This is good news! Five PA agencies are working together to make conditions safer for emergency responders and clear accident scenes faster on our state's highways. As a result of efforts spearheaded by the PA Turnpike Commission, many of the state's emergency responders have been trained to improve their ability to communicate and collaborate when working on highway accidents. As a way to formally address highway accident issues, the PennTIME program was formed. This program consists of the State Department of Health, PA State Police, PennDOT, the Turnpike Commission, and the state's Emergency Management Organzation. This program will help organize efforts between police, firefighters, emergency medical personnel, and accident removal companies (like towing and hazardous materials organizations) to have one efficient, coordinated response.
Sometimes, the difficulties we face after a personal injury, such as a car accident, are not purely physical. Sometimes, victims of accidents also experience psychological distress. For example, they may experience recurring nightmares related the accident, avoid areas where the accident took place, and/or experience a general onset of depression or anxiety. These feelings can interfere with daily life and can lead to isolation from family members and friends. It is important to seek medical advice in these situations in order to come up with a treatment plan and strategies to manage these feelings.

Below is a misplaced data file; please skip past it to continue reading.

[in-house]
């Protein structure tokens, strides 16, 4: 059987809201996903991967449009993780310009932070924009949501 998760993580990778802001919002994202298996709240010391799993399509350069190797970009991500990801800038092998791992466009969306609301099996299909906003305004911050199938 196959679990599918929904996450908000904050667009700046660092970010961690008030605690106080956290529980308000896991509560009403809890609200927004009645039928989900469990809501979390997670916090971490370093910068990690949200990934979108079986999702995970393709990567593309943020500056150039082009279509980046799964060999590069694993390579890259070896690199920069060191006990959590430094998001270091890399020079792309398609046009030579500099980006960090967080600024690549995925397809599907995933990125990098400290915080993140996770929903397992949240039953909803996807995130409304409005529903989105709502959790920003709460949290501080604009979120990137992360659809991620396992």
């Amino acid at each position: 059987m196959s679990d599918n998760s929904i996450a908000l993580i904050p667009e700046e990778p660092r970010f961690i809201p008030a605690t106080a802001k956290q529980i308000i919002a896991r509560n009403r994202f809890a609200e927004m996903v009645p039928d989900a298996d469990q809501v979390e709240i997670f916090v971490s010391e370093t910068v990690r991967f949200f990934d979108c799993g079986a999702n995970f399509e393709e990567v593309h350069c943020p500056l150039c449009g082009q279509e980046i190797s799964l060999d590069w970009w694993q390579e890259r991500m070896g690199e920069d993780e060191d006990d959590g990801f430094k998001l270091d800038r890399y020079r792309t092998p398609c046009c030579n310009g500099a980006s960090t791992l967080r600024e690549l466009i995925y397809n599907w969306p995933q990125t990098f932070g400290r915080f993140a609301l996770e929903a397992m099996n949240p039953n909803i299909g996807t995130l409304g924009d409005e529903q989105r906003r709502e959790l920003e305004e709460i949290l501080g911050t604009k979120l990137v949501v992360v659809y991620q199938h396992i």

Although they're providing a service to local families, many community service agencies often use vans and cars that are older and potentially unsafe for use. Organizations like churches, halfway houses, and shelters sometimes use vehicles to transport goods and people that are in serious need of repair, lack the proper safety mechanisms, and/or are not maintained in proper working condition. These car issues can lead to an increased risk for accident. and potentially more significant injuries if the car is involved in a wreck. If you're a passenger in one of these community service car and you're involved in an accident, you may find yourself in an unusual and somewhat complicated situation. If you're hit by one of these cars, the situation could be equally as complex. In these situations, ou will need an attorney who is experienced with handling such claims. Not only is Attorney Douglas Stoehr an experienced accident attorney, he also used to work for auto insurance companies and, as a result, has a large amount of knowledge relating to insurance claims from an insider's perspective. For more information on his practice and to schedule your free initial consultation, please call his Altoona, PA area practice at 814-946-4100.